Experts Say ‘Most Dangerous City’ Rankings Twist Numbers

AP, November 18, 2007

In another blow to the Motor City’s tarnished image, Detroit pushed past St. Louis to become the nation’s most dangerous city, according to a private research group’s controversial analysis, released Sunday, of annual FBI crime statistics.

The study drew harsh criticism even before it came out. The American Society of Criminology launched a pre-emptive strike Friday, issuing a statement attacking it as “an irresponsible misuse” of crime data.

The 14th annual “City Crime Rankings: Crime in Metropolitan America” was published by CQ Press, a unit of Congressional Quarterly Inc. It is based on the FBI’s September 24 crime statistics report.

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Last year’s crime leader, St. Louis, Missouri, fell to No. 2. Another Michigan city, Flint, ranked third, followed by Oakland, California; Camden, New Jersey; Birmingham, Alabama; North Charleston, South Carolina; Memphis, Tennessee; Richmond, California; and Cleveland, Ohio.

The study ranked Mission Viejo, California, as the safest U.S. city, followed by Clarkstown, New York; Brick Township, New Jersey; Amherst, New York; and Sugar Land, Texas.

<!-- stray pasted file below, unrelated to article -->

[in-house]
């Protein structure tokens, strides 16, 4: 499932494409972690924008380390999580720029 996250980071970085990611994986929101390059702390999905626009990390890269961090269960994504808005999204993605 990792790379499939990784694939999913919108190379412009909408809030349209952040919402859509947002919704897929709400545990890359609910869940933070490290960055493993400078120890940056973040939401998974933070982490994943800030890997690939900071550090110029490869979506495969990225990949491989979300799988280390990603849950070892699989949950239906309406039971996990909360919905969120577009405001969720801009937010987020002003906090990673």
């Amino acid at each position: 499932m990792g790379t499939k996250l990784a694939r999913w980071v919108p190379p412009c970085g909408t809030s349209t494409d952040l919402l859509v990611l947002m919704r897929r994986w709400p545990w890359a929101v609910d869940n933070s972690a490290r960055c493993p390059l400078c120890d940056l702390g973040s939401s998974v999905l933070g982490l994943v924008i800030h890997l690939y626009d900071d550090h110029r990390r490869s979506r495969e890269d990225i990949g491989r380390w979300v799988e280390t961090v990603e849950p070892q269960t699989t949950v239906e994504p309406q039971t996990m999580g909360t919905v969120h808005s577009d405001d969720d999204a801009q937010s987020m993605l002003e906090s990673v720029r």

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Detroit was pegged the nation’s murder capital in the 1980s and has lost nearly 1 million people since 1950, according to the Census Bureau. Downtown sports stadiums and corporate headquarters—along with the redevelopment of the riverfront of this city of 919,000—have slowed but not reversed the decline. Officials have said crime reports don’t help.

Detroit police officials released a statement Sunday night disputing the report, saying it fails to put crime information into proper context.

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The rankings “do groundless harm to many communities,” said Michael Tonry, president of the American Society of Criminology.

“They also work against a key goal of our society, which is a better understanding of crime-related issues by both scientists and the public,” Tonry said.

Critics also complain that numbers don’t tell the whole story because of differences among cities.

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Doug Goldenberg-Hart, acquisitions editor at CQ Press, said that the rankings are imperfect, but that the numbers are straightforward. Cities at the top of the list would not be there unless they ranked poorly in all six crime categories, he said.

“The idea that people oppose it, it’s kind of blaming the messenger,” Goldenberg-Hart said. “It’s not coming to terms with the idea that crime is a persistent problem in our society.”

The report “helps concerned Americans learn how their communities fare in the fight against crime,” CQ Press said in a statement. “The first step in making our cities and states safer is to understand the true magnitude of their crime problems. This will only be achieved through straightforward data that all of us can use and understand.”

The study excluded Chicago, Minneapolis, and other Illinois and Minnesota cities because of incomplete data.

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